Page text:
Edible Cinema Matches Munchies to Movie

Edible Cinema Matches Munchies to Movie

Food & Drink

Edible Cinema Matches Munchies to Movie


For many folks, part of the fun of going to the local cineplex is the hot buttered popcorn you munch during the movie (although my bucket’s usually empty before the ads and coming attractions are over). Perhaps you like to indulge your sweet tooth during the film with a giant box of Raisinets or Milk Duds.

But you probably never really connected the eats with what was taking place up on the screen.

Introducing and perhaps coming soon to a theater near you: Edible Cinema.

Edible Cinema had its premiere recently at the Electric Cinema in London’s Notting Hill during a screening of Guillermo del Toro’s Pan’s Labyrinth. Members of the sold-out audience were given a tray of numbered cups and packages as they arrived at their seats.

At key points throughout the film, usherettes held up corresponding numbers indicating when to open the packages and dig into the snacks, which were chosen to enhance various scenes in the movie.

Andrew Stellitano is the food designer behind the menu for Edible Cinema. He found it really interesting, he says, to break down the film into key moments to enhance with food and aroma. “I was interested in finding places where I could subtly direct the audience to mimic actions of the characters. Flavor is definitely evocative. It’s exciting to think that by pairing film and food we can potentially bring the film closer,” Stellitano said.

Eight different flavors were selected to accompany Pan’s Labyrinth. For a scene in a forest, the audience was treated to pine-scented popcorn. When a character is prescribed a sedative, the audience gets prompted to taste a medicinal-tasting gin cocktail. And so on.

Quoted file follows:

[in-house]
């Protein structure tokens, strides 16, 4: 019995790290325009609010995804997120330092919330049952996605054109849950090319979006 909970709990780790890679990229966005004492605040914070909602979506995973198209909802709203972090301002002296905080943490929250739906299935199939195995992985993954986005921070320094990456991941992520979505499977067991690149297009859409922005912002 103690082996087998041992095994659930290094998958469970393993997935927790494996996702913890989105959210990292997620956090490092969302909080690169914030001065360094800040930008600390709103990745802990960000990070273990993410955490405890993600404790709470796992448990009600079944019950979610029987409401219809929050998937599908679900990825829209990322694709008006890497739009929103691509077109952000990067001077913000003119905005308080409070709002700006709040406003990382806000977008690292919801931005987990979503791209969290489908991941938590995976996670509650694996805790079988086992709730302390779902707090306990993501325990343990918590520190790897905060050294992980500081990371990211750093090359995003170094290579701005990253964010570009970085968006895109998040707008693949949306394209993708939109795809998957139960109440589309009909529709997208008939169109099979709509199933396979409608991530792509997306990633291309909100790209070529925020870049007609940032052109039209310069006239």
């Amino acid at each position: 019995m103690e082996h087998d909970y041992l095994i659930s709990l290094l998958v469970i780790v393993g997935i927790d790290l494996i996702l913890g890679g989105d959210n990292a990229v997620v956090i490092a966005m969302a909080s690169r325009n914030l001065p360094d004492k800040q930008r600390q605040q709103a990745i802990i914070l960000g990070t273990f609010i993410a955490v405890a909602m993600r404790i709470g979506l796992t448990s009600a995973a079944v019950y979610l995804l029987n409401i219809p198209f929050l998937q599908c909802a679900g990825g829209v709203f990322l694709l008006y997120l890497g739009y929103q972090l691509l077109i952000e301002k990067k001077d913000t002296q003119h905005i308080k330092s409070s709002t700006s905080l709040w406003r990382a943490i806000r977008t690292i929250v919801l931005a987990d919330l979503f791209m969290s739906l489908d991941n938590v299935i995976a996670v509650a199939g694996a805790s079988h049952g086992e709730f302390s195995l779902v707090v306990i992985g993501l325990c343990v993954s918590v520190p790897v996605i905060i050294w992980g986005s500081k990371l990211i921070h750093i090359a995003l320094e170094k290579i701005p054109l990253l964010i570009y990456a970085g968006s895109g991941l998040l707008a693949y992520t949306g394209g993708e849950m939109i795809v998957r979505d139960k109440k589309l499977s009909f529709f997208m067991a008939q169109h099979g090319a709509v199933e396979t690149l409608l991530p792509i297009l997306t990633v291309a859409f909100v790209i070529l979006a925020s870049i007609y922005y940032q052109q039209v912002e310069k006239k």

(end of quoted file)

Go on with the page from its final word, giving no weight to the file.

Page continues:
It kind of reminds me of “Smell-o-Vision.” Remember that? Back in 1982, film director John Waters arranged to have scratch-and-sniff cards passed out to theater goers so they could enhance their movie experience by smelling various aromas keyed to the action in his cult film, Polyester Waters called the concept “Odorama.”

Smell-O-Vision actually dates back to 1960, when theater seats were injected with 30 different scents for the film Scent of Mystery, produced by Mike Todd, Jr. The scents were triggered by the motion picture soundtrack.

So the concept of eating foods or sniffing aromas that correspond to the film goes back more than 50 years.

I don’t know about you, but I’m already kind of done with the whole 3D craze that’s going on with the new releases today. I’d like to taste this “new” concept instead. Here’s hoping Edible Cinema works its way to American movie houses soon.

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